Life in the Countryside

A Month off blogging

So at the beginning of October it was both my and my daughter’s birthday. Then we were away for the weekend and life just got in the way for five minutes. I knew I hadn’t blogged for a couple of weeks although I’d started to write a couple of posts but never finished them so I decided instead of trying to catch up that I would have a month off blogging. I did post the odd picture on instagram but I stayed away from my blog. And do you know what? It did me the world of good. Let me explain what I mean. I started my blog back in April for two reasons. Firstly I wanted to have somewhere to record the work we were doing in our cottage as I had been taking loads of photos but not really actually doing anything with them apart from just keeping them on my phone. My second reason was as a way to share with friends and family who don’t live nearby what we were up to. I found I was becoming a bit of a bore with updates every time I saw or spoke to people. I’ve really enjoyed writing on my blog but it had sometimes got to the point that I was feeling every time we did something I had to immediately write up about it. Which is a bit silly really as the blog was supposed to be enjoyable and not a burden. So instead I’m going to try and write once or twice a week and not try and talk about everything we do. But first, here’s a quick summary of what we’ve been up to this past month.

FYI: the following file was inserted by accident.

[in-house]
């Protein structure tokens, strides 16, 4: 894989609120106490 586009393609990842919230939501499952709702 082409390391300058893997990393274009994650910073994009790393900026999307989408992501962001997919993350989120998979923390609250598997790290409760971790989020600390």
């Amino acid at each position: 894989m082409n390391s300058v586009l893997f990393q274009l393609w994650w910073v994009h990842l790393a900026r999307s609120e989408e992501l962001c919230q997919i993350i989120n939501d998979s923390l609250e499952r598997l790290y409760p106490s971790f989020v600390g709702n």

Birthdays

Both C and I had our birthdays, she was three and I was 32 (again, I decided that I liked the age 32 so have decided to stay there for a while). C was so much more aware this year about her birthday and was ridiculously excited in the build up to it. Her actual birthday was on a Tuesday and she had her party the Saturday before which actually worked really well as it meant we could spread out the present opening. And boy she really got excited about presents this year. And I have to confess that I did too as she’s reached the age of Playmobil and Sylvanian families and Disney princesses, all the toys that I remember fondly from my childhood. As her party was a pottery painting party I did a multi-coloured layer cake covered in pink icing. I’ve started writing a post about it but for now here’s a sneak preview.


Sheds

We are now the proud owners of three sheds which fit nicely onto our concrete slab next to the garage. Currently they are fairly empty but the plan is that when we do our big house rennovation next year we will use them to store our house contents in. Though they may not be to everyone’s taste as they are plastic, they suit us perfectly as they need no maintenance at all.


The caravan

So we’ve spent our first weekend away in the caravan and I have to say we have, thankfully, made the right choice. It was lovely to have all our stuff already packed in it, with food in the fridge and cupboards ready for the weekend. Although I played no part in the actual hooking up of the van once we arrived at the campsite (that was all J’s role) it was a relatively quick process and it really felt like a home from home. I’m not naive enough to think that it’ll be a breeze living in it, but I think it will be manageable with the added bonus of having a take along holiday home when the house work is done.